Netherlands Ranked 3rd Most Innovative Country for 2017

The tenth edition of the Global Innovation Index (GII) has ranked the Netherlands as the third most innovative country in the world, moving up from 9th place in 2016. Switzerland took the number one spot for the seventh consecutive year, with the highest ratio of European patent applications to population and world-class research institutes. Notably, China came in at 22nd and became the first-ever middle income economy to rank in the top 25.

The GII surveys 130 economies using a number of metrics from patent filing to education spend. It is co-authored by Cornell University, INSEAD and the World Intellectual Property Organization (WIPO). The countries are ranked in seven categories: research, institutions, market and business sophistication, infrastructure and commitment to knowledge and creativity. The Netherlands led in business sophistication rankings with a high volume of patents filed. It also ranked well for technology and knowledge output, including inventions and trademarks.

The theme of the 2017 GII was “Innovation Feeding the World,” as the food and agriculture industry will face an astronomical increase in global demand over the next few decades. Innovation will be a major key in sustaining food systems and assisting in the mitigation of climate change. The Netherlands has innovated to reach high levels of sustainable agricultural productivity and 12 of the world’s top 40 food and drink companies have R&D centres located here. The Global Alliance for Food Security will adopt Climate Smart Agriculture, an approach developed in the Netherlands, to re-orientate agricultural development to address climate change.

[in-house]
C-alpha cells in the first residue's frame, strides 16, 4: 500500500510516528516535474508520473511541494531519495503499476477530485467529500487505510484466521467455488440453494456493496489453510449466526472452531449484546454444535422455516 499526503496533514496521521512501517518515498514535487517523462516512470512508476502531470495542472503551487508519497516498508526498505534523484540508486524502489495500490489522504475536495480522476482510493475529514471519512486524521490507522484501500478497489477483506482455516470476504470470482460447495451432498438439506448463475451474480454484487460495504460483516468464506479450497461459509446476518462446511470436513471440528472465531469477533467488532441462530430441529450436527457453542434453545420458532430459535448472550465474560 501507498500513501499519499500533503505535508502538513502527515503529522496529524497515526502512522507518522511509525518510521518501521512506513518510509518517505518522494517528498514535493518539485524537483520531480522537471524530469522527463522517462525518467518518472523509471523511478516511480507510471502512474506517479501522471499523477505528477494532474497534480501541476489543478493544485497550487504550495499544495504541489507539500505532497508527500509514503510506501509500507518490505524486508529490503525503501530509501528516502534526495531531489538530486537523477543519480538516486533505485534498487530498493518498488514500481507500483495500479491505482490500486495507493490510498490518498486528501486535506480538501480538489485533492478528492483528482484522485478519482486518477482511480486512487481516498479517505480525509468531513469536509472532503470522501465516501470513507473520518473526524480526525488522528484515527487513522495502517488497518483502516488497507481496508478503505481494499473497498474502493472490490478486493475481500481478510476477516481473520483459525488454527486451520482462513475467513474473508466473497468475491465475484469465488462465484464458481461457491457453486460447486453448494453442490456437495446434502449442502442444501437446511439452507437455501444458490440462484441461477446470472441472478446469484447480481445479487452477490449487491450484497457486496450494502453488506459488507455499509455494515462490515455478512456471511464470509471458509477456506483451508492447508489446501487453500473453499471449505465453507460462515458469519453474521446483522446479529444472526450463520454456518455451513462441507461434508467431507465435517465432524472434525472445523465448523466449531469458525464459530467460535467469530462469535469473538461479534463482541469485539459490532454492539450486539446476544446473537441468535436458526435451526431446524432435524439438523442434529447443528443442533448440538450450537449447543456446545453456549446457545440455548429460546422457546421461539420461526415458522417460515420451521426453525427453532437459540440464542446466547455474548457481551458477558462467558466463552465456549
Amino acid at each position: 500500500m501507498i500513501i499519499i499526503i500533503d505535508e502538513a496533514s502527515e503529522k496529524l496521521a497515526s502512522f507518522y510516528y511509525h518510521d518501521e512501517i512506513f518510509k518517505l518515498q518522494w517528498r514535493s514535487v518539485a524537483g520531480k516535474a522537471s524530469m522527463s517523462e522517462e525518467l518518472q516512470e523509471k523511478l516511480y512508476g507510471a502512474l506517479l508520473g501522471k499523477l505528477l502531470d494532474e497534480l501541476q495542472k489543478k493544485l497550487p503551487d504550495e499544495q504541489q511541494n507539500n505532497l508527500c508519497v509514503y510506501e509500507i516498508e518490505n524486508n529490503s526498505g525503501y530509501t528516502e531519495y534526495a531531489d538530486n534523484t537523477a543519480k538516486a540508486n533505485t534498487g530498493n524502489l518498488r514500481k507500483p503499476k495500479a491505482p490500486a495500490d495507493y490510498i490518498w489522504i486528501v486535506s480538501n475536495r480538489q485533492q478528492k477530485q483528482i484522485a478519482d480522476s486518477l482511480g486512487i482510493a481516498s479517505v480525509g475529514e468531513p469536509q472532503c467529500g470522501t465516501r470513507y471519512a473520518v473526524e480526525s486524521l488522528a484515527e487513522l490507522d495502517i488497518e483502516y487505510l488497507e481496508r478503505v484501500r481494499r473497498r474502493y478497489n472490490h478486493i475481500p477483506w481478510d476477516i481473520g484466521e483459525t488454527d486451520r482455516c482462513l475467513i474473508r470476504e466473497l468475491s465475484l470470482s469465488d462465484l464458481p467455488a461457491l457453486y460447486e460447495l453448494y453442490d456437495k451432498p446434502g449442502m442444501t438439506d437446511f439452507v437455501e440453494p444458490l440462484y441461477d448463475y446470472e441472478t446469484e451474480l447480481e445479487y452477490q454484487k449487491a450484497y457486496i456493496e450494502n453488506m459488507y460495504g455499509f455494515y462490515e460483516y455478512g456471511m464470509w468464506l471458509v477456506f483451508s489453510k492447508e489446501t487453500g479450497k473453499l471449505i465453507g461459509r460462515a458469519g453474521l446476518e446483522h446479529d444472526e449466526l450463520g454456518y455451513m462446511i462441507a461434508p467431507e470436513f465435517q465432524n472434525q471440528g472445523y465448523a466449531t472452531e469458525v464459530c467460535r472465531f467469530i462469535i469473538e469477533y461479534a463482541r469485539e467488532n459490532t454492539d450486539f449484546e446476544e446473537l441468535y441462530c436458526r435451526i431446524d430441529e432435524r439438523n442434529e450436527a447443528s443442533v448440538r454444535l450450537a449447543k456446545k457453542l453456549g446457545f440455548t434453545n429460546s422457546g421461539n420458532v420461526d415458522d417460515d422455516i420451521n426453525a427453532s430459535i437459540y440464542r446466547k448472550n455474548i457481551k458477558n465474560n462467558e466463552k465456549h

The Netherlands was also one of the fastest growing innovators in a similar report, the European Commission’s Innovation Scoreboard. The nation showed strong improvement in the quality of its scientific publications, the proportion of SMES contributing to innovation as well as collaboration between organisations.

However, Minister Henk Kamp of Economic Affairs stated that while public investment in innovation was above the European average, “Dutch companies’ own investments are under. It is now important that entrepreneurs invest more in innovation.”

There are various tax incentives available to Dutch companies to encourage greater investment in R&D including a tax credit of up to 40% for startups for the first €350,000 of R&D expenditure. To find out whether you are eligible, ask the experts at Swanson Reed R&D Tax Advisors who will provide a free, no-obligation assessment.

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